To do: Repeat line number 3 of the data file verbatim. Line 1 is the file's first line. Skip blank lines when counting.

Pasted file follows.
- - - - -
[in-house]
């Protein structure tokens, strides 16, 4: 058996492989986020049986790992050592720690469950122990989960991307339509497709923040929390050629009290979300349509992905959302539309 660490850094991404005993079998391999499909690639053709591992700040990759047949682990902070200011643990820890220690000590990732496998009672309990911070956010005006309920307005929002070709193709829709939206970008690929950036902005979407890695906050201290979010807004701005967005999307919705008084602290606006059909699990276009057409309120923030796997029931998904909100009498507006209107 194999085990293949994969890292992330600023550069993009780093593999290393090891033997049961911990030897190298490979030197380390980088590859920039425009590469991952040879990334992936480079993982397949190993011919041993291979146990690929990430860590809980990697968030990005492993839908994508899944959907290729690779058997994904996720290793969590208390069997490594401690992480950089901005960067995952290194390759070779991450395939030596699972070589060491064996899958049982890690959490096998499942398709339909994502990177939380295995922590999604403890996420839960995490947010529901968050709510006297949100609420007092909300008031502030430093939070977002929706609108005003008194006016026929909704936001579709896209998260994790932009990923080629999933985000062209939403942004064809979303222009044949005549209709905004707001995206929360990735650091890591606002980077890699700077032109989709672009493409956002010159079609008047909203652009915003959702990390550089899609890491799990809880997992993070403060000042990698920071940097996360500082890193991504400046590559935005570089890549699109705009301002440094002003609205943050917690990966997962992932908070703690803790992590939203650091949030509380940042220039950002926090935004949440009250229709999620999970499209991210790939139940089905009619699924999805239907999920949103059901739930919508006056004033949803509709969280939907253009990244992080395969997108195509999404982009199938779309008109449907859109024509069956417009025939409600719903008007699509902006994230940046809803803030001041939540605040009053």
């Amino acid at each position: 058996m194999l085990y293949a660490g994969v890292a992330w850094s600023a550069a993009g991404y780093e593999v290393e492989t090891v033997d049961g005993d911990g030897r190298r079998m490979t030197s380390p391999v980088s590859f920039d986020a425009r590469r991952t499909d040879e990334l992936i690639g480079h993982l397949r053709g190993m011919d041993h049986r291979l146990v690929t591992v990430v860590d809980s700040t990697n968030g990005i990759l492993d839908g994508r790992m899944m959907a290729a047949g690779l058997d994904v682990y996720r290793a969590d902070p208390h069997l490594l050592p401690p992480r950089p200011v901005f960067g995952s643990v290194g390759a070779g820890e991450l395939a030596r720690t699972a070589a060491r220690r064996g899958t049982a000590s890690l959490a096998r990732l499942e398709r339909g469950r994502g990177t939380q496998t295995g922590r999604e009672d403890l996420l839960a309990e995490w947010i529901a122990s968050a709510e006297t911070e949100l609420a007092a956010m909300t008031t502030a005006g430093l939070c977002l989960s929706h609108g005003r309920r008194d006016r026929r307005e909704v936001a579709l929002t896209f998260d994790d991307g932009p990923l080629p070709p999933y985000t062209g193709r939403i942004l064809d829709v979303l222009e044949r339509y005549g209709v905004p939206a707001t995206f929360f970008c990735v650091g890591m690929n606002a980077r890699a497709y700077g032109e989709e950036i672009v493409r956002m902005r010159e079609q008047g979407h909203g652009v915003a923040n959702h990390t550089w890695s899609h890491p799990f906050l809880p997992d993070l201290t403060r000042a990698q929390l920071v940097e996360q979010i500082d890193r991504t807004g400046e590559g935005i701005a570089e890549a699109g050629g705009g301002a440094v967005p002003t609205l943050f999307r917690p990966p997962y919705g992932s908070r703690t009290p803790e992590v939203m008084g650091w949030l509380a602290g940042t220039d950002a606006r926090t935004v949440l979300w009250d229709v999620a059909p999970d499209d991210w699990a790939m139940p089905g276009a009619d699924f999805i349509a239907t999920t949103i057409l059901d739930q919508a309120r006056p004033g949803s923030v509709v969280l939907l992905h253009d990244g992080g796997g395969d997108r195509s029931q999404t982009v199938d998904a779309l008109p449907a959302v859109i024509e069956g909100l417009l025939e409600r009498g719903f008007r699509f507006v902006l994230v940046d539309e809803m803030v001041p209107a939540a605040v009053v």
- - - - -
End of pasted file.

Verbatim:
């Amino acid at each position: 058996m194999l085990y293949a660490g994969v890292a992330w850094s600023a550069a993009g991404y780093e593999v290393e492989t090891v033997d049961g005993d911990g030897r190298r079998m490979t030197s380390p391999v980088s590859f920039d986020a425009r590469r991952t499909d040879e990334l992936i690639g480079h993982l397949r053709g190993m011919d041993h049986r291979l146990v690929t591992v990430v860590d809980s700040t990697n968030g990005i990759l492993d839908g994508r790992m899944m959907a290729a047949g690779l058997d994904v682990y996720r290793a969590d902070p208390h069997l490594l050592p401690p992480r950089p200011v901005f960067g995952s643990v290194g390759a070779g820890e991450l395939a030596r720690t699972a070589a060491r220690r064996g899958t049982a000590s890690l959490a096998r990732l499942e398709r339909g469950r994502g990177t939380q496998t295995g922590r999604e009672d403890l996420l839960a309990e995490w947010i529901a122990s968050a709510e006297t911070e949100l609420a007092a956010m909300t008031t502030a005006g430093l939070c977002l989960s929706h609108g005003r309920r008194d006016r026929r307005e909704v936001a579709l929002t896209f998260d994790d991307g932009p990923l080629p070709p999933y985000t062209g193709r939403i942004l064809d829709v979303l222009e044949r339509y005549g209709v905004p939206a707001t995206f929360f970008c990735v650091g890591m690929n606002a980077r890699a497709y700077g032109e989709e950036i672009v493409r956002m902005r010159e079609q008047g979407h909203g652009v915003a923040n959702h990390t550089w890695s899609h890491p799990f906050l809880p997992d993070l201290t403060r000042a990698q929390l920071v940097e996360q979010i500082d890193r991504t807004g400046e590559g935005i701005a570089e890549a699109g050629g705009g301002a440094v967005p002003t609205l943050f999307r917690p990966p997962y919705g992932s908070r703690t009290p803790e992590v939203m008084g650091w949030l509380a602290g940042t220039d950002a606006r926090t935004v949440l979300w009250d229709v999620a059909p999970d499209d991210w699990a790939m139940p089905g276009a009619d699924f999805i349509a239907t999920t949103i057409l059901d739930q919508a309120r006056p004033g949803s923030v509709v969280l939907l992905h253009d990244g992080g796997g395969d997108r195509s029931q999404t982009v199938d998904a779309l008109p449907a959302v859109i024509e069956g909100l417009l025939e409600r009498g719903f008007r699509f507006v902006l994230v940046d539309e809803m803030v001041p209107a939540a605040v009053v």